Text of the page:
Many people in our communities will soon be braving the dark and cold of the early mornings for the hunting seasons, but doctors want to ensure hunters don't stress themselves too much.

Like any sport, hunting can put a lot of strain on your body, especially your heart, and health officials in La Crosse see emergency room visits each season for heart attacks. The strain of hiking large hills or dragging a deer through the snow can stress the heart more than someone is used to.

Officials say your location also affects how others can help you if you are hurt.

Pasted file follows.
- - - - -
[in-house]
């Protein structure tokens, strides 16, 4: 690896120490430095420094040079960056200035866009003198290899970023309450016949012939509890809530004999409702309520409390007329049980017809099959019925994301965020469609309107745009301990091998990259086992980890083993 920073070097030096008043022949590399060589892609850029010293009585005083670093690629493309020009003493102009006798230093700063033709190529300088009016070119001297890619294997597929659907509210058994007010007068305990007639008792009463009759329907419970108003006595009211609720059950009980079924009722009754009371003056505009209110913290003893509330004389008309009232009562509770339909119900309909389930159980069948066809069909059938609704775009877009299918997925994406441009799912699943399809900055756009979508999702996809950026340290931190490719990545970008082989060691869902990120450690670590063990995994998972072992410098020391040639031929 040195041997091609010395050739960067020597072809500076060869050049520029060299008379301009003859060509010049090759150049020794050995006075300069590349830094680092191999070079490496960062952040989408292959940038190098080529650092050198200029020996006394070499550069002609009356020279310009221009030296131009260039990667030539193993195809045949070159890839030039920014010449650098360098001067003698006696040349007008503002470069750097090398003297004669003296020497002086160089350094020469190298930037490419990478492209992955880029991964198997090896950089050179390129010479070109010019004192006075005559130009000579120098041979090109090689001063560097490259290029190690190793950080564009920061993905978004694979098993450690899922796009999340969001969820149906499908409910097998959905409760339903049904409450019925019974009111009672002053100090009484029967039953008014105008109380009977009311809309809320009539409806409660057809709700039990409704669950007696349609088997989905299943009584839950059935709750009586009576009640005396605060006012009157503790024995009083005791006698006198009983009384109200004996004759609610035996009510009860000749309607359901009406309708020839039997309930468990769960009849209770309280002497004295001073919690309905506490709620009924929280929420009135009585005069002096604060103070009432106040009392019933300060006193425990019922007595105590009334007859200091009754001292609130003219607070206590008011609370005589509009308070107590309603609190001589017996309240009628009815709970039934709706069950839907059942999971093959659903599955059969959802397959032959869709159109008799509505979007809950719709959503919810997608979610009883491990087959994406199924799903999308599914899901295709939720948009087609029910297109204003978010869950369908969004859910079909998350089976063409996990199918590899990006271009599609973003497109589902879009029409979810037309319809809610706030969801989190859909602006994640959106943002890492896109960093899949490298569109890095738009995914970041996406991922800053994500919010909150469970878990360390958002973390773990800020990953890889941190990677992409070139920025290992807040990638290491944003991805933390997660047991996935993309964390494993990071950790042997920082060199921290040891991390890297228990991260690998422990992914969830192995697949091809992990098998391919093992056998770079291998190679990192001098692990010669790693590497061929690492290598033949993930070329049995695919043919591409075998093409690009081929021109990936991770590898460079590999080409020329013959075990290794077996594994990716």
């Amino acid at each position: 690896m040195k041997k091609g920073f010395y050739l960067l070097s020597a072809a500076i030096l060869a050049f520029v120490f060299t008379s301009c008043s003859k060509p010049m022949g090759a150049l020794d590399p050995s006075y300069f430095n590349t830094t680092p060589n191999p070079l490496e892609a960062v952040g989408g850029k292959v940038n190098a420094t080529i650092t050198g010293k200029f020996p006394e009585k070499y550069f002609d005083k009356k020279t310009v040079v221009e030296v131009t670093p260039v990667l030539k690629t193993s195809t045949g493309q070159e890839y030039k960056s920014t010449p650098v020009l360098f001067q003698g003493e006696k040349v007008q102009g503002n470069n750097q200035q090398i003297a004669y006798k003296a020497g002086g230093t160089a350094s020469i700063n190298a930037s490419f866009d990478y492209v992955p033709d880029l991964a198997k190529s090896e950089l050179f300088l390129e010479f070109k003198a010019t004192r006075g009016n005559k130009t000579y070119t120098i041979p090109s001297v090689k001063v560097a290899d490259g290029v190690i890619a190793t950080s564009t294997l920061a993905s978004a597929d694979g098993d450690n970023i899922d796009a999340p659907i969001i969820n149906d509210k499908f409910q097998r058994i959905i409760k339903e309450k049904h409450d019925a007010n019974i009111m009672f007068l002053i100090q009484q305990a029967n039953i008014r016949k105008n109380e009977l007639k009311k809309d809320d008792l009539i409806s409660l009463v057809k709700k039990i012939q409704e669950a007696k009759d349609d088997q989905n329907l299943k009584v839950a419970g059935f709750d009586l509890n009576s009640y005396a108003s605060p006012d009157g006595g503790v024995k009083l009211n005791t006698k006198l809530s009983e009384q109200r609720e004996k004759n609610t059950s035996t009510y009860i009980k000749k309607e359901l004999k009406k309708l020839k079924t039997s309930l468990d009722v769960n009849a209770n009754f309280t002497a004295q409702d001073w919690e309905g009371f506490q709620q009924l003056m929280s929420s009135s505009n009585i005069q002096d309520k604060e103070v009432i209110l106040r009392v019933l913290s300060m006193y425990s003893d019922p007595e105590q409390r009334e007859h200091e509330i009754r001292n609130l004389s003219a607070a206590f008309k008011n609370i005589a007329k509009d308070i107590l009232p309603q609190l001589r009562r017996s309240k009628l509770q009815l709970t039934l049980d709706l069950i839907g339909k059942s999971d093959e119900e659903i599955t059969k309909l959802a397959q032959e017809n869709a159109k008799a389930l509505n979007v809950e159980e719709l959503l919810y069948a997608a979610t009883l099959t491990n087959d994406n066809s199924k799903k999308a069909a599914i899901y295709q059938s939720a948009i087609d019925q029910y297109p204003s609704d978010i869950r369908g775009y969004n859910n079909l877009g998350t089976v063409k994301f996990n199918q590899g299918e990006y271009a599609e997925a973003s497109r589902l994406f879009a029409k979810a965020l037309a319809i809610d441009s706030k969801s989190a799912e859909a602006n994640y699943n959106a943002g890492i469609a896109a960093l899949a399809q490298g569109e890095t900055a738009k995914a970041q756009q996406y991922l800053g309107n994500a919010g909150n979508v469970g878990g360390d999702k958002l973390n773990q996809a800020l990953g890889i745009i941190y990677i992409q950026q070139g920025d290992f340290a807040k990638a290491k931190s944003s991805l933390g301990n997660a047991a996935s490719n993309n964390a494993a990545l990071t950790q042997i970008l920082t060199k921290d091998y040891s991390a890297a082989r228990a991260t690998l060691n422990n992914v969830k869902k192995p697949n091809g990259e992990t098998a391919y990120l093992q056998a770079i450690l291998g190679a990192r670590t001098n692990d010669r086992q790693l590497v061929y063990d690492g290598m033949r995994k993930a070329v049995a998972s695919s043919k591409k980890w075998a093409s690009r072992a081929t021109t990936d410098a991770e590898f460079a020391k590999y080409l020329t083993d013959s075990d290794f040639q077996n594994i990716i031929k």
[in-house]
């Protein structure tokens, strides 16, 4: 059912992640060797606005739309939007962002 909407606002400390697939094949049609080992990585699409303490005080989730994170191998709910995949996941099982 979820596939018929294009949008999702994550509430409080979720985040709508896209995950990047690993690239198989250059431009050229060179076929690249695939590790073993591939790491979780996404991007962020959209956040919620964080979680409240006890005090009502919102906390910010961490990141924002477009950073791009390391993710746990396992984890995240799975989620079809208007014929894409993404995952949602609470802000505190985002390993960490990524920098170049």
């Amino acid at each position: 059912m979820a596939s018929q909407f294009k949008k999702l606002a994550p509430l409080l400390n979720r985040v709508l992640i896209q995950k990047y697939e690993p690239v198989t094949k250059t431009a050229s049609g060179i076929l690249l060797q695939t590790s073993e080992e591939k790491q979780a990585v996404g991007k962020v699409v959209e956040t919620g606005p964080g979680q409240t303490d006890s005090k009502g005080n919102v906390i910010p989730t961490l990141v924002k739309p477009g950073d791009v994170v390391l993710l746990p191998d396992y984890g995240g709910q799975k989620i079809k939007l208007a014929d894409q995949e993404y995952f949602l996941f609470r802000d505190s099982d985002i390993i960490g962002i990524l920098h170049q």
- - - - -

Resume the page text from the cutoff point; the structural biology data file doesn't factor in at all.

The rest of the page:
"A lot of these people, something happens and you're out in the middle of a coulee somewhere, how are you going to get out is the number one thing. And how is anybody going to get to you to help you if you can't get yourself out of there, or if your hunting party can't get you out,” said Mayo Clinic Health System Emergency Room Physician Eric Grube.

These are some warning signs of heart attacks you can watch for while hunting: an uncomfortable pressure or pain in the center of the chest for more than two minutes, chest pain that spreads to the shoulders, neck or arms, and dizziness, fainting, nausea and shortness of breath.